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Pros and Cons of Double-Sided BGA Assembly

double sided BGA assembly

Double-sided PCBs with SMD components are not new, and placement of these components follows some simple design rules to ensure reliable PCBAs are produced during manufacturing. In very dense boards, you should not be surprised if a board contains multiple BGA package in the same PCBs. In some cases, where many components are placed into a tight area, you might find an advantage in placing overlapping BGAs on both sides of the PCB.

Is there any kind of problem with this, and should overlapping BGAs be used in double sided PCBs? It all depends on the type of component and what supporting passives or peripherals are needed. But most importantly, you can’t overlap any high-density BGAs without first designing an appropriate layer stack.

Double Sided BGAs Require the Right PCB Layer Stack

Placement of BGAs on two sides of a PCB is possible in three possible configurations. Not all BGAs can be placed and assembled in this way due to differences in pad pitch, pin count, and via types required for routing. The three main configurations are:

  1. Non-overlapping - Can be used with conventional through-hole
  2. Partially overlapping - Requires blind/buried vias in overlap region, but through-holes allowed elsewhere
  3. Fully overlapping - Through-holes not allowed in overlap region

Depending on the placement of BGAs on each side of the board, specific via transitions may be required in the stackup so that connections can be routed across the PCB. In the case of fully overlapping BGAs, the presence of through-hole vias would create overlapping via transitions, which would create shorts and would not be allowed. In this case, you would need at least a Type II HDI stackup that uses blind-buried via transitions.

Stacked vias double sided BGA assembly

Full Overlap

Full overlap involves placement of two BGA packages on opposite sides of the PCB, where the two regions fully overlap in the same region. The BGAs could be of different sizes and pin pitches. In general, the pin region of one package is fully overlapping the pin region of the other package as shown below.

double sided BGA assembly

With full overlap, there will almost always need to be blind and buried via stacks, although there could be a conventional buried via (Type II or III). When  the pin count on one BGA is high and the pitch is very dense, every layer interconnect (ELIC) will most likely be needed. This is because dense BGA fanout routing for both components will need to terminate on the internal layers.

Stacked vias double sided BGA assembly

However, if one of the BGAs is a large digital processor, you may have trouble mounting the bypass capacitors needed to support low PDN impedance. These capacitors are normally mounted on the back side from a BGA package, and if there is another BGA on the back side then there will not be room for the capacitors. Therefore, we need another strategy in the case of large digital components.

Offset or No Overlap

In both of these cases, through-holes may be allowed in the stackup beneath the BGA components. The two BGAs could use through-holes to route in/out of pins as long as the packages are offset far enough from each other. Here the goal is to place the BGAs such that any through-hole connections do not bridge across the BGAs.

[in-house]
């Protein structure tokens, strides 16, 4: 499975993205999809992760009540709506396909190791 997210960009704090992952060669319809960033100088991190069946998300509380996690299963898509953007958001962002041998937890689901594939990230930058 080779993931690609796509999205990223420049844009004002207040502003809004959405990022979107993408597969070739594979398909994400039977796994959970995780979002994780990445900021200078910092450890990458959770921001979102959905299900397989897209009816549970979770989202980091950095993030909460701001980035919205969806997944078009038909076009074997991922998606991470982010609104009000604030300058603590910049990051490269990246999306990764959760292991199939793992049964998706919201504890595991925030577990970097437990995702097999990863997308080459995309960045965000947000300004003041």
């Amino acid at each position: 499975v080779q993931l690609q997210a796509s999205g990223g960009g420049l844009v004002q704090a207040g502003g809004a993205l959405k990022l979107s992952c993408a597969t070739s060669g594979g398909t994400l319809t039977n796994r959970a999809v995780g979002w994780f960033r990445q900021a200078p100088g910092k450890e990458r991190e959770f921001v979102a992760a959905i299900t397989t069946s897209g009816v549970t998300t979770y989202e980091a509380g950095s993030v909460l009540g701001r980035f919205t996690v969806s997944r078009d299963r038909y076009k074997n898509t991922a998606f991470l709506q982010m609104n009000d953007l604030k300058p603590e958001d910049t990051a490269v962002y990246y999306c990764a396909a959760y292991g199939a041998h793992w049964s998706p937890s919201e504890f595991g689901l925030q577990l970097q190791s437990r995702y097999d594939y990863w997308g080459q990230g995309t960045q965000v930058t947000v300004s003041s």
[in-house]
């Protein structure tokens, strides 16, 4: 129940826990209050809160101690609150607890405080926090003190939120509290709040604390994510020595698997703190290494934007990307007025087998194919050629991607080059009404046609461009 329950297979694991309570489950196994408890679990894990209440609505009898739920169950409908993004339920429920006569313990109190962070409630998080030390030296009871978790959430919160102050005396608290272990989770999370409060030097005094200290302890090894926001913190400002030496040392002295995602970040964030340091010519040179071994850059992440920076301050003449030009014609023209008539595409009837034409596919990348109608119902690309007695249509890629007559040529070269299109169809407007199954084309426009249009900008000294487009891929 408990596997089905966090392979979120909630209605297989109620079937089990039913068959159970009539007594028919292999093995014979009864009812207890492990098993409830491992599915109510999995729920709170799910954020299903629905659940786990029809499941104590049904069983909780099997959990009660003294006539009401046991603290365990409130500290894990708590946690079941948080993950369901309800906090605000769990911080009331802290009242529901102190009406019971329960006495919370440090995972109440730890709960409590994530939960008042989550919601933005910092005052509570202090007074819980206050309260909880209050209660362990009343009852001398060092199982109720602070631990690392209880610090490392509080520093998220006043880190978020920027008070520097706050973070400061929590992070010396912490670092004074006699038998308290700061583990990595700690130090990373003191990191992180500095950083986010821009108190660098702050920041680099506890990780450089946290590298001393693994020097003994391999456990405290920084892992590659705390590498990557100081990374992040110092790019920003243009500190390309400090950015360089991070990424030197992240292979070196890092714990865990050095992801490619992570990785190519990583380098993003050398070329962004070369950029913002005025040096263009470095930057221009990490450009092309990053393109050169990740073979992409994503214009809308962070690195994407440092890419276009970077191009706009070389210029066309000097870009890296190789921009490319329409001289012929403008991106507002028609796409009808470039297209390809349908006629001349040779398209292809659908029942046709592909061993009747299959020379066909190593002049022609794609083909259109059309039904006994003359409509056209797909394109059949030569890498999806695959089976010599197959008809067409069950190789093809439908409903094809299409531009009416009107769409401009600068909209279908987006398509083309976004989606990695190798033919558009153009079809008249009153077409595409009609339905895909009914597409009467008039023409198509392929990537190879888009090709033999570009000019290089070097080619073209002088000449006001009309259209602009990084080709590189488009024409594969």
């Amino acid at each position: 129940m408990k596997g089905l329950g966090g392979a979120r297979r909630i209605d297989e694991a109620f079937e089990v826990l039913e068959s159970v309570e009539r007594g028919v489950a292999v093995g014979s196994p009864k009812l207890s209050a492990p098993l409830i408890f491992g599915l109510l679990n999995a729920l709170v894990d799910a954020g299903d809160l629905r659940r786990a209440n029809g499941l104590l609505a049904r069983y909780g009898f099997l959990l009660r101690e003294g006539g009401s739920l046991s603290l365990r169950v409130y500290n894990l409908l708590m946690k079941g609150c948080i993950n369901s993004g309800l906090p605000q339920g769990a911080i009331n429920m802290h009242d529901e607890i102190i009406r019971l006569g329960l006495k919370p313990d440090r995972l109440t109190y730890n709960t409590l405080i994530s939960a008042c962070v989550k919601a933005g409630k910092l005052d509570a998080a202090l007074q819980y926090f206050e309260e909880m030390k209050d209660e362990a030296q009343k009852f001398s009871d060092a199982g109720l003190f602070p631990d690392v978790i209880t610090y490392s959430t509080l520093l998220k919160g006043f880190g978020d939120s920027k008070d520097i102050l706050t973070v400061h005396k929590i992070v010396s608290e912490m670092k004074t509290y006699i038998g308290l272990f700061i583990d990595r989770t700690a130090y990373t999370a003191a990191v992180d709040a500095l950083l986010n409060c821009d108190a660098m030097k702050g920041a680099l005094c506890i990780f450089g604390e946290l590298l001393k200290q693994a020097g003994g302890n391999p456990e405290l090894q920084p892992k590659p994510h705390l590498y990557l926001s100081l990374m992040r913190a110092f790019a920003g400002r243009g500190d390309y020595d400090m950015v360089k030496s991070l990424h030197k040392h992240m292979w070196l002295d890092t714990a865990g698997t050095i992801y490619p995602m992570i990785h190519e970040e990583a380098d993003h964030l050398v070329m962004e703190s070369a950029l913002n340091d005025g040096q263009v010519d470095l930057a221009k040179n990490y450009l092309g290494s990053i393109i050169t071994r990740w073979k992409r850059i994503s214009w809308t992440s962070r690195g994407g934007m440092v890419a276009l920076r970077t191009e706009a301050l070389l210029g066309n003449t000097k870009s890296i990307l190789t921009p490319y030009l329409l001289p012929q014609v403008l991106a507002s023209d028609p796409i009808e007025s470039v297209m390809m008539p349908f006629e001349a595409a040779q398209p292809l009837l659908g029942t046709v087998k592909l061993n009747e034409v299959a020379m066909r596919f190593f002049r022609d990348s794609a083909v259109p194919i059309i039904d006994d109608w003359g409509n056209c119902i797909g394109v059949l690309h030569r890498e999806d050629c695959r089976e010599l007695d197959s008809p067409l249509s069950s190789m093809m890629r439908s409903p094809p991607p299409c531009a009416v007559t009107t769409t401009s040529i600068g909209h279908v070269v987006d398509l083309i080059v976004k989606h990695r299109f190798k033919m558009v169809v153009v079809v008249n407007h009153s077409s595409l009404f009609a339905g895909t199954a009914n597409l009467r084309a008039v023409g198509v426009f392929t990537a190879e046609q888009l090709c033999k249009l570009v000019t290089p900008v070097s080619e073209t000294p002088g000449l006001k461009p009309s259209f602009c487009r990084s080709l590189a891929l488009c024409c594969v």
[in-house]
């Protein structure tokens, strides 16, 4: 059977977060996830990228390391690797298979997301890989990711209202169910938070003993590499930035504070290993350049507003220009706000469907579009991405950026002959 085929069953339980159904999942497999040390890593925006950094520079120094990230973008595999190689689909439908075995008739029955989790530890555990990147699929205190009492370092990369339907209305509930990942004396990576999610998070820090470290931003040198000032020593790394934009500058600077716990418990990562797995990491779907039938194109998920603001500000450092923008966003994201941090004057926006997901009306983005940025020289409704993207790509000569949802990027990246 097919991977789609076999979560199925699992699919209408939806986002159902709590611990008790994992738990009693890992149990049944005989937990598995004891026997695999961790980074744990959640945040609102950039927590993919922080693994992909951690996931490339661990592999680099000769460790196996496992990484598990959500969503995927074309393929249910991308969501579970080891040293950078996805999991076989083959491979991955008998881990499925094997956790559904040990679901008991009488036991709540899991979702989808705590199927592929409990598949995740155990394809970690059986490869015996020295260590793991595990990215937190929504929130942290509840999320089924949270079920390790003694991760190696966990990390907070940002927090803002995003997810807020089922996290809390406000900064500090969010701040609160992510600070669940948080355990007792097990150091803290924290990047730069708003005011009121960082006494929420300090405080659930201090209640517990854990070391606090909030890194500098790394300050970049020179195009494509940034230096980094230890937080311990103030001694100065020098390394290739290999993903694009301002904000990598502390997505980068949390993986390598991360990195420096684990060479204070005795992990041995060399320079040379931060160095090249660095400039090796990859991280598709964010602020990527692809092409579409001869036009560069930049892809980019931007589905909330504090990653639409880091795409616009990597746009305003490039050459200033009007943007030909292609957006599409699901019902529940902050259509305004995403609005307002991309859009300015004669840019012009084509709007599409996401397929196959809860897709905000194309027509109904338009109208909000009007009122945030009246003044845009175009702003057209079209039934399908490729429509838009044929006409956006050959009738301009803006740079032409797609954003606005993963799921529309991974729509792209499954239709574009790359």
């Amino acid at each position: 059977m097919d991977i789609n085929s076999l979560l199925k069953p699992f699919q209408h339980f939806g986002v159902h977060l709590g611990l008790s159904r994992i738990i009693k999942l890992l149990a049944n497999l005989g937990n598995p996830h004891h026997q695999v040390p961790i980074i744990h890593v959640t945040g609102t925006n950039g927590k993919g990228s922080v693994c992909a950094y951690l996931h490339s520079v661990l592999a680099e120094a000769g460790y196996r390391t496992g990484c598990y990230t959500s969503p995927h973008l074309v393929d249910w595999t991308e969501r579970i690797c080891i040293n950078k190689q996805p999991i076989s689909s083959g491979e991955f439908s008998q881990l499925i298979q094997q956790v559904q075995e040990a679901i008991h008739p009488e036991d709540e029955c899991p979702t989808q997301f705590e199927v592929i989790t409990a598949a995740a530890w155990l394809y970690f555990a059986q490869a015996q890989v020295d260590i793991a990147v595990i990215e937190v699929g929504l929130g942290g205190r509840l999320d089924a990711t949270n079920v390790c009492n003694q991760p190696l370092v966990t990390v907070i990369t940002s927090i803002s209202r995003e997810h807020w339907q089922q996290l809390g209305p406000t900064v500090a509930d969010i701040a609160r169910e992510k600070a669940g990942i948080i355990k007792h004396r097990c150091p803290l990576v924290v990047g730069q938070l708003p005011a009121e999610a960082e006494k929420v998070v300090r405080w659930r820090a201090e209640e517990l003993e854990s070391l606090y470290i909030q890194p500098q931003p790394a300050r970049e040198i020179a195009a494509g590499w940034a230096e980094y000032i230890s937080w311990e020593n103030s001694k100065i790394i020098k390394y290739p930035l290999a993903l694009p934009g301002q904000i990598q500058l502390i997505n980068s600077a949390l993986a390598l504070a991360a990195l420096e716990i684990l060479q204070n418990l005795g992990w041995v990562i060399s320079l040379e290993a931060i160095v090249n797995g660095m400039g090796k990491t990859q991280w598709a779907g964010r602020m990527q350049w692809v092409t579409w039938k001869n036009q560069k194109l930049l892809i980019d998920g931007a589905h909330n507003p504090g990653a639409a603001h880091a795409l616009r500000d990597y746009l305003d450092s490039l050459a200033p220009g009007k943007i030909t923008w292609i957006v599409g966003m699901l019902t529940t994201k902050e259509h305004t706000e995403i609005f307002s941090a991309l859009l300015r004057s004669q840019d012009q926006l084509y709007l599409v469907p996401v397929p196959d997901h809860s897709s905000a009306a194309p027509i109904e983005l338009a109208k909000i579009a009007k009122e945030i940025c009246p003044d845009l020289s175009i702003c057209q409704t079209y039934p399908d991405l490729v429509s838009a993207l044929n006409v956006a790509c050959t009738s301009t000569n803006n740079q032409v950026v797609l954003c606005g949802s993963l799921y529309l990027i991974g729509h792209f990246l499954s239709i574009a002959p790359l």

double sided BGA assembly

In the overlap region, blind/buried vias are needed to prevent collisions between the two components. When there is no overlap, through-holes can be used for fanout as long as the pin pitch is large enough to accommodate the drill diameter and hole-to-hole distance. This means that the no-overlap case could still be done with a traditional stackup (no HDI layers).


Based on the above factors relating to required via types and layer counts, fully overlapping BGAs are possible on double-sided boards, but only certain components are practically useful in these cases. The use of double-sided BGAs is practical when we don’t require direct mounting of passive components (like capacitors) on the back side of the BGA, and therefore it is possible to place another BGA on the back side instead. For larger processors, like high pin count FPGAs, this is not practical and these should not be overlapped with other BGA components.

The other point not mentioned above is related to rework. If two BGAs are overlapping in the same board region, attempting to rework one of the BGAs will likely desolder the other BGA. Therefore, if rework will be needed, you will probably need to totally desolder both BGAs and re-solder both sides with a fixture in reflow or in a rework station. Quality procedures need to be in place to ensure rework will be minimized in higher volume production.

Wherever you plan to place and route BGA components in your PCB, you can easily define the layer stack you need for double sided assembly with the industry-standard PCB design features in OrCAD from Cadence. Only Cadence offers a comprehensive set of circuit, IC, and PCB design tools for any application and any level of complexity.

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